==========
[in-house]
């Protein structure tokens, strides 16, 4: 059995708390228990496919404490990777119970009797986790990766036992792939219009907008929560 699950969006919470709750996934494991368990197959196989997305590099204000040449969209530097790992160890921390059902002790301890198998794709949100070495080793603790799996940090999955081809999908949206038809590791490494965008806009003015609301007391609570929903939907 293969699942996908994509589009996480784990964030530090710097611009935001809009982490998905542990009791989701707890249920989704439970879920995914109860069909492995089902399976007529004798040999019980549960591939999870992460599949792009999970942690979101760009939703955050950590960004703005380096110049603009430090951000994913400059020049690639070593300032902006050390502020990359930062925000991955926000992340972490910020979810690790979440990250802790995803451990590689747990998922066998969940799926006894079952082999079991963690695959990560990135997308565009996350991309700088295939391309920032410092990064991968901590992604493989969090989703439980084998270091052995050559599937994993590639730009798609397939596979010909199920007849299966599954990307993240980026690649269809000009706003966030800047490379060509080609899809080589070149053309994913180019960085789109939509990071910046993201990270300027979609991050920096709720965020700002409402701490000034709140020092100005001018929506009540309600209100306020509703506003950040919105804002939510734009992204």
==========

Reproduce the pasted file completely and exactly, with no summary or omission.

[in-house]
């Protein structure tokens, strides 16, 4: 059995708390228990496919404490990777119970009797986790990766036992792939219009907008929560 699950969006919470709750996934494991368990197959196989997305590099204000040449969209530097790992160890921390059902002790301890198998794709949100070495080793603790799996940090999955081809999908949206038809590791490494965008806009003015609301007391609570929903939907 293969699942996908994509589009996480784990964030530090710097611009935001809009982490998905542990009791989701707890249920989704439970879920995914109860069909492995089902399976007529004798040999019980549960591939999870992460599949792009999970942690979101760009939703955050950590960004703005380096110049603009430090951000994913400059020049690639070593300032902006050390502020990359930062925000991955926000992340972490910020979810690790979440990250802790995803451990590689747990998922066998969940799926006894079952082999079991963690695959990560990135997308565009996350991309700088295939391309920032410092990064991968901590992604493989969090989703439980084998270091052995050559599937994993590639730009798609397939596979010909199920007849299966599954990307993240980026690649269809000009706003966030800047490379060509080609899809080589070149053309994913180019960085789109939509990071910046993201990270300027979609991050920096709720965020700002409402701490000034709140020092100005001018929506009540309600209100306020509703506003950040919105804002939510734009992204």